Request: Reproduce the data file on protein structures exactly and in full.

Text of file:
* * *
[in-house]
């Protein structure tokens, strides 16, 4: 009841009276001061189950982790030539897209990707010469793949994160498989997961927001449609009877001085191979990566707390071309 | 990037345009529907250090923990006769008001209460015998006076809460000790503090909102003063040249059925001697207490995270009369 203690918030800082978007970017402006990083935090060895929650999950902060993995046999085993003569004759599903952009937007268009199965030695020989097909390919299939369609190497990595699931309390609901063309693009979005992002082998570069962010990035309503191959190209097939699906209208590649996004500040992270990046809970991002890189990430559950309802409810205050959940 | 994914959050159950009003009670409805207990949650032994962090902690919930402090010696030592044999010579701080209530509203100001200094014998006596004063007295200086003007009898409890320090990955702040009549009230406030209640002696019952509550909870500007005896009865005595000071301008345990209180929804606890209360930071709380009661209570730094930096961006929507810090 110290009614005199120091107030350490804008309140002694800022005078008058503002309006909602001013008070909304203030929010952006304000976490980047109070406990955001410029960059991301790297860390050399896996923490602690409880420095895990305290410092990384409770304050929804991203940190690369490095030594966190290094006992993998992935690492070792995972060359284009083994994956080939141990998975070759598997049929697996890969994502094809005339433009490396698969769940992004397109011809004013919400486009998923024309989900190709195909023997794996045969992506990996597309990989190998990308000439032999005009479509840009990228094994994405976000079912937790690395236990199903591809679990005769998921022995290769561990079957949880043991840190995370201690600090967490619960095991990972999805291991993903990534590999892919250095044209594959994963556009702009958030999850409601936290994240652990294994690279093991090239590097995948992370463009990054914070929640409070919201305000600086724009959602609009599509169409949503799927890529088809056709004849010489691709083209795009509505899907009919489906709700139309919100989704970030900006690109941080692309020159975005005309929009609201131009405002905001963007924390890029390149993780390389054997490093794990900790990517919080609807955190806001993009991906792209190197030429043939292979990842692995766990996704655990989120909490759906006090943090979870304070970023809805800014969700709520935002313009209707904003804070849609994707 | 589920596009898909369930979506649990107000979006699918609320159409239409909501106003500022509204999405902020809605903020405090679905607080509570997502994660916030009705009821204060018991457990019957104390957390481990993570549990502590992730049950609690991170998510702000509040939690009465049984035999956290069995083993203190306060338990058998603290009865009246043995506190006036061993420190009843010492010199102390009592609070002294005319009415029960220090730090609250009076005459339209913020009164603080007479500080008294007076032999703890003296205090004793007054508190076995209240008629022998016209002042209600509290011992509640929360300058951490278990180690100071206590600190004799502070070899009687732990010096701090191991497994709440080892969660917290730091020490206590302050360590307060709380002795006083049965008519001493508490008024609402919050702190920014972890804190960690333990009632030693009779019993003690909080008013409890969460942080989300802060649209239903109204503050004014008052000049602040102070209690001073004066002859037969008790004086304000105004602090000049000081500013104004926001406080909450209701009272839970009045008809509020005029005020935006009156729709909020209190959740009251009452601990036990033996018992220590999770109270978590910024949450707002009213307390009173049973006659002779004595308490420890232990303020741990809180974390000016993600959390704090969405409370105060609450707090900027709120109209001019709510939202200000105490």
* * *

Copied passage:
[in-house]
């Protein structure tokens, strides 16, 4: 009841009276001061189950982790030539897209990707010469793949994160498989997961927001449609009877001085191979990566707390071309 | 990037345009529907250090923990006769008001209460015998006076809460000790503090909102003063040249059925001697207490995270009369 203690918030800082978007970017402006990083935090060895929650999950902060993995046999085993003569004759599903952009937007268009199965030695020989097909390919299939369609190497990595699931309390609901063309693009979005992002082998570069962010990035309503191959190209097939699906209208590649996004500040992270990046809970991002890189990430559950309802409810205050959940 | 994914959050159950009003009670409805207990949650032994962090902690919930402090010696030592044999010579701080209530509203100001200094014998006596004063007295200086003007009898409890320090990955702040009549009230406030209640002696019952509550909870500007005896009865005595000071301008345990209180929804606890209360930071709380009661209570730094930096961006929507810090 110290009614005199120091107030350490804008309140002694800022005078008058503002309006909602001013008070909304203030929010952006304000976490980047109070406990955001410029960059991301790297860390050399896996923490602690409880420095895990305290410092990384409770304050929804991203940190690369490095030594966190290094006992993998992935690492070792995972060359284009083994994956080939141990998975070759598997049929697996890969994502094809005339433009490396698969769940992004397109011809004013919400486009998923024309989900190709195909023997794996045969992506990996597309990989190998990308000439032999005009479509840009990228094994994405976000079912937790690395236990199903591809679990005769998921022995290769561990079957949880043991840190995370201690600090967490619960095991990972999805291991993903990534590999892919250095044209594959994963556009702009958030999850409601936290994240652990294994690279093991090239590097995948992370463009990054914070929640409070919201305000600086724009959602609009599509169409949503799927890529088809056709004849010489691709083209795009509505899907009919489906709700139309919100989704970030900006690109941080692309020159975005005309929009609201131009405002905001963007924390890029390149993780390389054997490093794990900790990517919080609807955190806001993009991906792209190197030429043939292979990842692995766990996704655990989120909490759906006090943090979870304070970023809805800014969700709520935002313009209707904003804070849609994707 | 589920596009898909369930979506649990107000979006699918609320159409239409909501106003500022509204999405902020809605903020405090679905607080509570997502994660916030009705009821204060018991457990019957104390957390481990993570549990502590992730049950609690991170998510702000509040939690009465049984035999956290069995083993203190306060338990058998603290009865009246043995506190006036061993420190009843010492010199102390009592609070002294005319009415029960220090730090609250009076005459339209913020009164603080007479500080008294007076032999703890003296205090004793007054508190076995209240008629022998016209002042209600509290011992509640929360300058951490278990180690100071206590600190004799502070070899009687732990010096701090191991497994709440080892969660917290730091020490206590302050360590307060709380002795006083049965008519001493508490008024609402919050702190920014972890804190960690333990009632030693009779019993003690909080008013409890969460942080989300802060649209239903109204503050004014008052000049602040102070209690001073004066002859037969008790004086304000105004602090000049000081500013104004926001406080909450209701009272839970009045008809509020005029005020935006009156729709909020209190959740009251009452601990036990033996018992220590999770109270978590910024949450707002009213307390009173049973006659002779004595308490420890232990303020741990809180974390000016993600959390704090969405409370105060609450707090900027709120109209001019709510939202200000105490």